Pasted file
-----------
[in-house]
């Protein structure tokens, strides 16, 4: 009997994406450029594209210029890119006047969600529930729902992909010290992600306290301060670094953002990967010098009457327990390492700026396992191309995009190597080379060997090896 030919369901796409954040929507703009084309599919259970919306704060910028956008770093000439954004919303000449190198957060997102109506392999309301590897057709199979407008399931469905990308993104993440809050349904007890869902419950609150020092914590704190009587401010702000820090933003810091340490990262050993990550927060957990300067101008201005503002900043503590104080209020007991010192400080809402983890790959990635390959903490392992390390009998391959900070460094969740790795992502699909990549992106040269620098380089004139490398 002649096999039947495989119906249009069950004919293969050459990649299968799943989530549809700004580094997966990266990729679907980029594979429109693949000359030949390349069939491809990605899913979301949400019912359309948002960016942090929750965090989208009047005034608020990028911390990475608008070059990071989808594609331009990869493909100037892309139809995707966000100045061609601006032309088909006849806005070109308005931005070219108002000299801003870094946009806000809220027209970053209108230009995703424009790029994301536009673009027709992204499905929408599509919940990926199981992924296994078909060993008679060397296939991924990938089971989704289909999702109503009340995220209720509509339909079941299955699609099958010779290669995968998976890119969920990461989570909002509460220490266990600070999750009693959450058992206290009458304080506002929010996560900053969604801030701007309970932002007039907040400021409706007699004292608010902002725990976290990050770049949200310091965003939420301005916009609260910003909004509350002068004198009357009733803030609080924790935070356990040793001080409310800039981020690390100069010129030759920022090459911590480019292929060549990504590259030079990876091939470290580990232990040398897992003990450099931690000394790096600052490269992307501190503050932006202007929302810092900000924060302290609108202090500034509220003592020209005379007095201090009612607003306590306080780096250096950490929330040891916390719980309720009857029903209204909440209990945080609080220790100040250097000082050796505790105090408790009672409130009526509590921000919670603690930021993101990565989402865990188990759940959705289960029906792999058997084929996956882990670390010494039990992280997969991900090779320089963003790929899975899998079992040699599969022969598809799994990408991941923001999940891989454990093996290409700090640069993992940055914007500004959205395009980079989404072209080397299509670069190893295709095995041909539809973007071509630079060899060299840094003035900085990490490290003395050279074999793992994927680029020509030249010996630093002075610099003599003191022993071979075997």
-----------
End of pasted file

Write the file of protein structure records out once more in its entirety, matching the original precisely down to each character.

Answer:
[in-house]
């Protein structure tokens, strides 16, 4: 009997994406450029594209210029890119006047969600529930729902992909010290992600306290301060670094953002990967010098009457327990390492700026396992191309995009190597080379060997090896 030919369901796409954040929507703009084309599919259970919306704060910028956008770093000439954004919303000449190198957060997102109506392999309301590897057709199979407008399931469905990308993104993440809050349904007890869902419950609150020092914590704190009587401010702000820090933003810091340490990262050993990550927060957990300067101008201005503002900043503590104080209020007991010192400080809402983890790959990635390959903490392992390390009998391959900070460094969740790795992502699909990549992106040269620098380089004139490398 002649096999039947495989119906249009069950004919293969050459990649299968799943989530549809700004580094997966990266990729679907980029594979429109693949000359030949390349069939491809990605899913979301949400019912359309948002960016942090929750965090989208009047005034608020990028911390990475608008070059990071989808594609331009990869493909100037892309139809995707966000100045061609601006032309088909006849806005070109308005931005070219108002000299801003870094946009806000809220027209970053209108230009995703424009790029994301536009673009027709992204499905929408599509919940990926199981992924296994078909060993008679060397296939991924990938089971989704289909999702109503009340995220209720509509339909079941299955699609099958010779290669995968998976890119969920990461989570909002509460220490266990600070999750009693959450058992206290009458304080506002929010996560900053969604801030701007309970932002007039907040400021409706007699004292608010902002725990976290990050770049949200310091965003939420301005916009609260910003909004509350002068004198009357009733803030609080924790935070356990040793001080409310800039981020690390100069010129030759920022090459911590480019292929060549990504590259030079990876091939470290580990232990040398897992003990450099931690000394790096600052490269992307501190503050932006202007929302810092900000924060302290609108202090500034509220003592020209005379007095201090009612607003306590306080780096250096950490929330040891916390719980309720009857029903209204909440209990945080609080220790100040250097000082050796505790105090408790009672409130009526509590921000919670603690930021993101990565989402865990188990759940959705289960029906792999058997084929996956882990670390010494039990992280997969991900090779320089963003790929899975899998079992040699599969022969598809799994990408991941923001999940891989454990093996290409700090640069993992940055914007500004959205395009980079989404072209080397299509670069190893295709095995041909539809973007071509630079060899060299840094003035900085990490490290003395050279074999793992994927680029020509030249010996630093002075610099003599003191022993071979075997």